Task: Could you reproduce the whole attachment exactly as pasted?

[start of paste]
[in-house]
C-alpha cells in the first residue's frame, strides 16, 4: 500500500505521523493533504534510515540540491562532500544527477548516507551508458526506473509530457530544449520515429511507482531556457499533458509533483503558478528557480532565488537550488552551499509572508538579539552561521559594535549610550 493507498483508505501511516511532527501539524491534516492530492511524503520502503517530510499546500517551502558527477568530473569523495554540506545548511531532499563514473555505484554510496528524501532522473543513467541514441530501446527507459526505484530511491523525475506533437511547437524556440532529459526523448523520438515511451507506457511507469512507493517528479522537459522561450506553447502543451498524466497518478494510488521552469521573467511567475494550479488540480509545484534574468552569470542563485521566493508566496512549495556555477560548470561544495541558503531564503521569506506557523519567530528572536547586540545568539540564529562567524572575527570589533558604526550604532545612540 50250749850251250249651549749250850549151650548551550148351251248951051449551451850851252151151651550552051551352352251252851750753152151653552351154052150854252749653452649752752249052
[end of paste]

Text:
[in-house]
C-alpha cells in the first residue's frame, strides 16, 4: 500500500505521523493533504534510515540540491562532500544527477548516507551508458526506473509530457530544449520515429511507482531556457499533458509533483503558478528557480532565488537550488552551499509572508538579539552561521559594535549610550 493507498483508505501511516511532527501539524491534516492530492511524503520502503517530510499546500517551502558527477568530473569523495554540506545548511531532499563514473555505484554510496528524501532522473543513467541514441530501446527507459526505484530511491523525475506533437511547437524556440532529459526523448523520438515511451507506457511507469512507493517528479522537459522561450506553447502543451498524466497518478494510488521552469521573467511567475494550479488540480509545484534574468552569470542563485521566493508566496512549495556555477560548470561544495541558503531564503521569506506557523519567530528572536547586540545568539540564529562567524572575527570589533558604526550604532545612540 50250749850251250249651549749250850549151650548551550148351251248951051449551451850851252151151651550552051551352352251252851750753152151653552351154052150854252749653452649752752249052